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Exploring the Depths of Anxiety and Identity

Updated: May 4

Anxiety is a difficult emotion to grapple with, and often those who experience it struggle to differentiate it from their true self or remember a time when it wasn’t a driving and overwhelming force in their life. If you’re looking to gain a better understanding of anxiety and identity and your relationship with anxiety, read on.

1. What is Anxiety?

Anxiety is the body's fear response when put in a situation we consider threatening or dangerous. It can be considered a normal response, allowing the body to react appropriately to the threat and protecting us from the oncoming danger. Anxiety is also responsible for the “butterflies in your tummy” feeling, or nausea you may experience before public speaking. Anxiety is what protects us in a life-or-death scenario and prepares our body to fight or run from whatever is causing the danger also referred to have “fight or flight”. When anxiety is experienced spontaneously, regularly or without any apparent threat to life it becomes a disorder and can greatly affect one’s quality of life.

2. Signs and Symptoms of Anxiety

Anxiety disorders are complex and can affect every individual differently, however, ultimately they will share one thing in common, fear. Although the symptoms can be varied there are some signs you can look out for:

  • Feeling a sense of fear and dread in unusual situations

  • Feeling exhausted or increased fatigue

  • Feelings of nausea, or food avoidance because of nausea

  • Fidgeting or anxiety ticks

  • Finding ways to get out of plans, avoid work or socialising

  • Sweating or having hot flushes

  • Frequent worry that interferes with daily life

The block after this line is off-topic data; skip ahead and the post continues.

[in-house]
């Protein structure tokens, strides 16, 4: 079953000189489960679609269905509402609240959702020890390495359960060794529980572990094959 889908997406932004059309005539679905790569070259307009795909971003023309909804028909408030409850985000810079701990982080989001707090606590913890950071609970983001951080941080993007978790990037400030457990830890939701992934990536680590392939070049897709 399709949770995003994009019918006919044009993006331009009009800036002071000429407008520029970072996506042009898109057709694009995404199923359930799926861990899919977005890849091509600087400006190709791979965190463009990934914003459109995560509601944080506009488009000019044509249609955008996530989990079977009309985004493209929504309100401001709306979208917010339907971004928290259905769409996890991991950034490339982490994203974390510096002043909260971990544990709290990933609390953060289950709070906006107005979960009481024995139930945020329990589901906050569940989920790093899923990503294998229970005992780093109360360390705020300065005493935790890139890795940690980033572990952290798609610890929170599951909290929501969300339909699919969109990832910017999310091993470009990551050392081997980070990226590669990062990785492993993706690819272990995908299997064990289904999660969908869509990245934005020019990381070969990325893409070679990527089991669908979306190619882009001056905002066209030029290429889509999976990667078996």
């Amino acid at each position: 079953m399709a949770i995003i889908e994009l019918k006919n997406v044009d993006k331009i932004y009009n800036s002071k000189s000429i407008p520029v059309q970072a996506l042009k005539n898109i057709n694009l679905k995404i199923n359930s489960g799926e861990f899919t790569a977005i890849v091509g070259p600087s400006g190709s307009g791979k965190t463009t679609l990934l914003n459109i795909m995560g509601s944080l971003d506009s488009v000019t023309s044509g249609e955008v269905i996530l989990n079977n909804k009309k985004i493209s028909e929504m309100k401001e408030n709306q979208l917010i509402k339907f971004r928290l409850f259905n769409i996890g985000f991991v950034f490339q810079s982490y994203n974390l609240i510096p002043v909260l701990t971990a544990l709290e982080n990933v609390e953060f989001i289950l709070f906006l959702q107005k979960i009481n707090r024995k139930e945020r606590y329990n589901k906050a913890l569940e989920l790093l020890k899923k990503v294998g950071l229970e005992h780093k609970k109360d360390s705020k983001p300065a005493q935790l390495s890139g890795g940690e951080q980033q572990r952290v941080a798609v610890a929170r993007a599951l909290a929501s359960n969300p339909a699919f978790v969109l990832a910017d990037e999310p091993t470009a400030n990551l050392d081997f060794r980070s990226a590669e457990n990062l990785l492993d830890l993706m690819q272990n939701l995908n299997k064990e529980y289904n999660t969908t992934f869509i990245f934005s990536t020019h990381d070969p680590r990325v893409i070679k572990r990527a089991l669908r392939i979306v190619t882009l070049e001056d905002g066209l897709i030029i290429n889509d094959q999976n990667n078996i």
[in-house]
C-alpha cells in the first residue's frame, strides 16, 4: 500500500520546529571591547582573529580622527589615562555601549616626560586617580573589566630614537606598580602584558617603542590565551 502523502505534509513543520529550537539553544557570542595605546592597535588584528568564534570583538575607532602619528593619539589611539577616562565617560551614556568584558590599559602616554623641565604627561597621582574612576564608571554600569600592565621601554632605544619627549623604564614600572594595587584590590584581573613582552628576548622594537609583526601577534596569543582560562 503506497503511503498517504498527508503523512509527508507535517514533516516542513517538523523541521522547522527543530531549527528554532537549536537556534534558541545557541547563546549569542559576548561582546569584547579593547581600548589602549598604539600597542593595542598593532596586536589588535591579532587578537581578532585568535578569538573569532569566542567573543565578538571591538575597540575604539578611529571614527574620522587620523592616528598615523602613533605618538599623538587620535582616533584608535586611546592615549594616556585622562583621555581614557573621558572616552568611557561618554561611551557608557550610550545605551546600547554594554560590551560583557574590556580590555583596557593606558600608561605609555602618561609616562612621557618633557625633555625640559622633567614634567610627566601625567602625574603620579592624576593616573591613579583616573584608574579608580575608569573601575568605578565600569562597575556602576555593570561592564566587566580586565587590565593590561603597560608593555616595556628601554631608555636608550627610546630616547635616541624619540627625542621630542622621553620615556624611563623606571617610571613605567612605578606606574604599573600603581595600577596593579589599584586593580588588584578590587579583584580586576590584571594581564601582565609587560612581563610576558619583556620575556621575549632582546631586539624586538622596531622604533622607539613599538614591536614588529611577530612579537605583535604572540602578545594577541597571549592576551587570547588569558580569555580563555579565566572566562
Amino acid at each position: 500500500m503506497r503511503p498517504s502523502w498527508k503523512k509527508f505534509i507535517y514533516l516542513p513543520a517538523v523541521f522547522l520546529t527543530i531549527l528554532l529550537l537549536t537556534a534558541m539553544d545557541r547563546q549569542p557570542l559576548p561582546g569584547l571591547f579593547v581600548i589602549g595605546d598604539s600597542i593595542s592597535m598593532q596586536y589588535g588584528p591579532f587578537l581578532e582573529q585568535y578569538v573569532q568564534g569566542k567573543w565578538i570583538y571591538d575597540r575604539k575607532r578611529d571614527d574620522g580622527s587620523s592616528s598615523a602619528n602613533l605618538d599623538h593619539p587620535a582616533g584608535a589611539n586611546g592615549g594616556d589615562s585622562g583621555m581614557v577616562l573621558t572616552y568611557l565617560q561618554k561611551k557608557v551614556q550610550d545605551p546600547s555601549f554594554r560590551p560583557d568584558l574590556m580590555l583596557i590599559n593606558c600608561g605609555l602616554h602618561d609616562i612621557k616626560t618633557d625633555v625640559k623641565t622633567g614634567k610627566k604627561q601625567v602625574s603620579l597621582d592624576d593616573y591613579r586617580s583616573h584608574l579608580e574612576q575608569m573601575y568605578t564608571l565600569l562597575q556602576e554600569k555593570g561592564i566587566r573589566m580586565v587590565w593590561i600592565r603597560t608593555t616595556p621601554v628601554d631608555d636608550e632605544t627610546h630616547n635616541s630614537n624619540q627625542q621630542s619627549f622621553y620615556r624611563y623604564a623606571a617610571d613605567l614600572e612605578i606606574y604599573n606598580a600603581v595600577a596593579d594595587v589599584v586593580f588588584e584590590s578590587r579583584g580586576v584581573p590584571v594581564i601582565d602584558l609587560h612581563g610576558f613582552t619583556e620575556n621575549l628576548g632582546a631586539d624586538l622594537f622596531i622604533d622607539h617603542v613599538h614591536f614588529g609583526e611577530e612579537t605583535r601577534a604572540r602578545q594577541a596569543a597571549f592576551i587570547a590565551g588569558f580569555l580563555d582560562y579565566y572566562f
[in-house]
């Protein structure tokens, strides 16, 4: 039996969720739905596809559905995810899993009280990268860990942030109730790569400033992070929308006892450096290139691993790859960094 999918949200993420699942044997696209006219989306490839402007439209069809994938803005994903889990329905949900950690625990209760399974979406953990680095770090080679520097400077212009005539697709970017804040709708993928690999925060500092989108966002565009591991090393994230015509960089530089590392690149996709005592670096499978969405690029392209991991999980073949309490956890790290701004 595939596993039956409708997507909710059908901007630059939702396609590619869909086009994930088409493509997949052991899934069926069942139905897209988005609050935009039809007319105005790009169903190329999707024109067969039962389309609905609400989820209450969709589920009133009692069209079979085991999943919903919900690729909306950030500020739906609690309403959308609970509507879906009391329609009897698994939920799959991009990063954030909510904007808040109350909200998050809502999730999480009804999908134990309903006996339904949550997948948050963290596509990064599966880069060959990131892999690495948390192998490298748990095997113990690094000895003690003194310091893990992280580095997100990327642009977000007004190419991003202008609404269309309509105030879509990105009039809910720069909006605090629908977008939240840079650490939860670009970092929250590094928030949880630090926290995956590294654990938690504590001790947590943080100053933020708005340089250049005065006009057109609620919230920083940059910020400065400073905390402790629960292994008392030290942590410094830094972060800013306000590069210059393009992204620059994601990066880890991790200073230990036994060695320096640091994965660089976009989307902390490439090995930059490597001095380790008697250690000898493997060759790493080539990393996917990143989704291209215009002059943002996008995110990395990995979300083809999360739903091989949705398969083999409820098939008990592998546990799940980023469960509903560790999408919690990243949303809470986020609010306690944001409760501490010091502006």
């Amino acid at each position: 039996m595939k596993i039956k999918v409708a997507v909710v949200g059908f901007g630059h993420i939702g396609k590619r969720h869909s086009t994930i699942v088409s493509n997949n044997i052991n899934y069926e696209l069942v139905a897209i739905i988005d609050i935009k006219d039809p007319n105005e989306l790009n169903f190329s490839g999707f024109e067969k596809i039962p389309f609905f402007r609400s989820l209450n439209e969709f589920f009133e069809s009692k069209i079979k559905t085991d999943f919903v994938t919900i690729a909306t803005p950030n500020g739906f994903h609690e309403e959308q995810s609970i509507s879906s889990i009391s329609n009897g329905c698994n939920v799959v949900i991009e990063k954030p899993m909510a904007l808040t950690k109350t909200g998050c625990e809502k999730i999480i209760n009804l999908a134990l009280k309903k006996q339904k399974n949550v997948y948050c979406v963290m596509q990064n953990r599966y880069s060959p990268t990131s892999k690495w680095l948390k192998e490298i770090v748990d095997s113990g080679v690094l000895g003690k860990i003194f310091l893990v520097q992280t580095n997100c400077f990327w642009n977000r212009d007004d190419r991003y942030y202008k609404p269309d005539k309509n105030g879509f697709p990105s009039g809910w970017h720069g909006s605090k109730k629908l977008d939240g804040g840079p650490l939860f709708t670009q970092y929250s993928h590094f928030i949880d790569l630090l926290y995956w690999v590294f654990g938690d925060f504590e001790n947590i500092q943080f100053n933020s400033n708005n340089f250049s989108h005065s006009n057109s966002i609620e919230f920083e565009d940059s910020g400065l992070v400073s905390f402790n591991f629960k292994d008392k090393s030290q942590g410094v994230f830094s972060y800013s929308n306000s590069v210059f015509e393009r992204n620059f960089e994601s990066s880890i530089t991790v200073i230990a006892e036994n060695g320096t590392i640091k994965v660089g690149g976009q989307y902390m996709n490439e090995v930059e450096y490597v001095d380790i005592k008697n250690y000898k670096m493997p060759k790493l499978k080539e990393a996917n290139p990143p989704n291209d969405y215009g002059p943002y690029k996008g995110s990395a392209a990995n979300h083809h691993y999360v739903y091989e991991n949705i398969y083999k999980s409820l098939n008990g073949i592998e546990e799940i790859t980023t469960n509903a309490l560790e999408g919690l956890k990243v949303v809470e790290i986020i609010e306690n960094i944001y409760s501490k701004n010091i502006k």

• Withdrawal from social life

  • Panic attacks or anxiety attacks

  • Recurring nightmares, flashbacks or numbing of past trauma

If you are experiencing some of these symptoms, try and track them, write them down and get a better idea of how often they are occurring and why. You may want to visit your doctor who can give you more information about anxiety disorders and the treatment process.

3. The Relationship Between You and Anxiety

For many of us, anxiety can be like a frenemy. We know it's there; we know its purpose and how it feels. It has the potential to blow up our day and influence the outcome of our decisions, and yet it becomes part of us. It connects to our thoughts and feelings and at times it dominates them. Our relationship with anxiety can be complex, hard to explain, and confusing. It can be a battle we fight every day, or it can be a silent oppressor.

Understanding our feelings and thoughts, as well as learning more about anxiety disorders and how they navigate can help us take steps towards better understanding our relationship with it and how to overcome it.

4. Differentiating Between Anxiety and You